In order to help mom out, I’d found an excuse, to shop for the drapes, to change up the settings of their bedrooms, hoping to make them both more comfortable, but, it didn’t help at all.  Perhaps, dad found my signal, that was why, he’d made this, unexpected decision; although mom said it wasn’t that big a deal, but, she’d looked, softer now.  The changes in dad, it’d made us realized, that he can, be a gentle man too.

So, the gestures of love of this man toward his wife, finally came, and, because the man realized, that he’d, kept his wife awake through the nights, and, that was what probably caused a lot of their fights, and, sleeping well is the key, to a healthy lifestyle, and so, this man made a change, to help improve the interactions between his wife and himself.

As I’d Slowly Discovered

The stories of coming of age, from a school instructor’s perspectives, translated…

I’m a math instructor in a school, but I’d loved reading the essays of my students’, although all my colleagues called the writings “materials of bad influences”, with the misspelled words, not clear topics, that it’s not for someone with hypertension, or a heart condition to thumb through.  But, every time when it came my term, to oversee the essay exams, after I’d collected the test papers, I’d always, taken the time, to sort through the students’ writings piece by piece, then, give them back to the Chinese instructors to grade.  Perhaps it’s because I only need to read, and not grade or make comment, there wasn’t that many signs of distress I’d experienced from this.

Once, the topic was “As I’d Slowly Discovered”, the test taker was a last year student, and, the essay had the friendships, the filial relations, the love, the betrayal in it.

Someone wrote on how s/he was raised by a military, authoritarian way at home, but one day, his mother stopped bothering with him suddenly, no longer helped him with getting the foods he ate, to let the writer choose on her/his own, and suddenly, s/he’d felt, that “I’m already grown!”, and started learning to take care of oneself.

One student wrote about how a classroom got along seemingly well, but within it, were actually, the cliques that kept, calculating, and manipulating each other, so the writer chose to not participate in it, and didn’t care if s/he was, isolated, and didn’t mind if s/he was labeled as being difficult, just refused, to get in the midst of it all.  Through that article, I’d gotten a better understanding, of what the students who are lowkey were experiencing in the class.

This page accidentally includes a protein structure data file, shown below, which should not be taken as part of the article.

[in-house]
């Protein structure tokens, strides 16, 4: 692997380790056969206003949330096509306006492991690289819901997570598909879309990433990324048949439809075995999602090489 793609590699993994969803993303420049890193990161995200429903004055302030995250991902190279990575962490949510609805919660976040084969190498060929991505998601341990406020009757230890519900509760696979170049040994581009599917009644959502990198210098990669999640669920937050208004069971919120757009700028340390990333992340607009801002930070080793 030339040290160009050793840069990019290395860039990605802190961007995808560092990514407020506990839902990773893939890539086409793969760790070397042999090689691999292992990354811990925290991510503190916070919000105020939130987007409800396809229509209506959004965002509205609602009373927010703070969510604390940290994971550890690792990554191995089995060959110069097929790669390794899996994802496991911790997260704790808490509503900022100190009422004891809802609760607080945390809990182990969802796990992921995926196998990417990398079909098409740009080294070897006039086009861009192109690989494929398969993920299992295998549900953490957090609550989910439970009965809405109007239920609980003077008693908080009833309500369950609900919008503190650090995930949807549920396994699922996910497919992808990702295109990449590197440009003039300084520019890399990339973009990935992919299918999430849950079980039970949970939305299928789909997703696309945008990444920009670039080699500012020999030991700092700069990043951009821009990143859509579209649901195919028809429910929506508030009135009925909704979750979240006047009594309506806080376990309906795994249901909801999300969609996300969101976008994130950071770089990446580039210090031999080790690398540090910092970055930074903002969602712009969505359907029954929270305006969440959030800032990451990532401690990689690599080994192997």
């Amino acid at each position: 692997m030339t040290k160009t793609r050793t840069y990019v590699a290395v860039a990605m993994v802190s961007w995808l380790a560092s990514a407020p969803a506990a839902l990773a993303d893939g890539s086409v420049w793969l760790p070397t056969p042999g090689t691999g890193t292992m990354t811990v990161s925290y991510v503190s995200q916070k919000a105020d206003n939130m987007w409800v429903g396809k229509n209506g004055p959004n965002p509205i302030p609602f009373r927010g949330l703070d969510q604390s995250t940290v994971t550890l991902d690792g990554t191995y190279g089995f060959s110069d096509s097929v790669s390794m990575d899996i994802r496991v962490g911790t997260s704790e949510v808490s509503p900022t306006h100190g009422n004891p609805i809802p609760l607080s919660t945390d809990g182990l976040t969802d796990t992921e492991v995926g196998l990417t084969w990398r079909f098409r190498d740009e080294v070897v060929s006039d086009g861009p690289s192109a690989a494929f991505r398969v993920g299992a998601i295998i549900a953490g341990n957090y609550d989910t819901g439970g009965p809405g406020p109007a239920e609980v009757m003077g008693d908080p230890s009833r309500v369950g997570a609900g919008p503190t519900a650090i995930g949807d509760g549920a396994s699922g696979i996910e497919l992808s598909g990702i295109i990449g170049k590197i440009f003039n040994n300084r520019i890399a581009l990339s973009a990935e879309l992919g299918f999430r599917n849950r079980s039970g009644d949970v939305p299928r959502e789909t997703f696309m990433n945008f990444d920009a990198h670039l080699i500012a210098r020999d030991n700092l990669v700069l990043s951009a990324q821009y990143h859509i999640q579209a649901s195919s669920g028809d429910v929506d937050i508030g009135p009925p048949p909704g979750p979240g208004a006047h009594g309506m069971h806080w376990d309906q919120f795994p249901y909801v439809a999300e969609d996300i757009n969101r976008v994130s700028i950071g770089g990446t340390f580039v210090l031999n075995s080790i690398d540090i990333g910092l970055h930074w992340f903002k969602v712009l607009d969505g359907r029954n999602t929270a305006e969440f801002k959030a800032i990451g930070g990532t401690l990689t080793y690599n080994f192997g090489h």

Most students wrote about the contrasts of how they’re getting older, with their parents, aging by the days, some were grateful for the parents taking them everywhere.  Some were grateful that their parents worked hard, that although the parents were there when the students were younger, but the parents provided them with a life without the economic worries; it’s just, that if the hands of time can be turned backwards, they’d still hoped, that their parents can save more time for them.

Toward that article on how the writer’s older brother passed away from illness, fearing her mother feeling upset, the girl that swallowed all her tears, was originally, a very bright and happy young woman, and after reading her essay, I’d learned, why she’d been wearing that frown for so long.  I’d felt awful, that this young woman needed to cope with how her older brother had passed away—I’d gotten to experience this sort of a heartache when I was in the second year of college, but I wasn’t as strong as she, the day I’d received the news, I’d started crying unstop.

Reading the essays of all these students, I’d noted, how they were, slowly coming of age, like how I’d turned into the lecturer, from once being a student sitting in the classrooms; from the son who was taken to school by his father, to a father who now, chauffeurs his own son to school.  Turning around, realizing, that this, is how we all, grow up.

So, this teacher noted the things in the lives of his students, that he wouldn’t have known, had he not read their essays, and these students, although very young, some had already had a vast spectrum of experiences with life and death, heartbreak, and all of these will become, nutrients in their process of growing up into adults!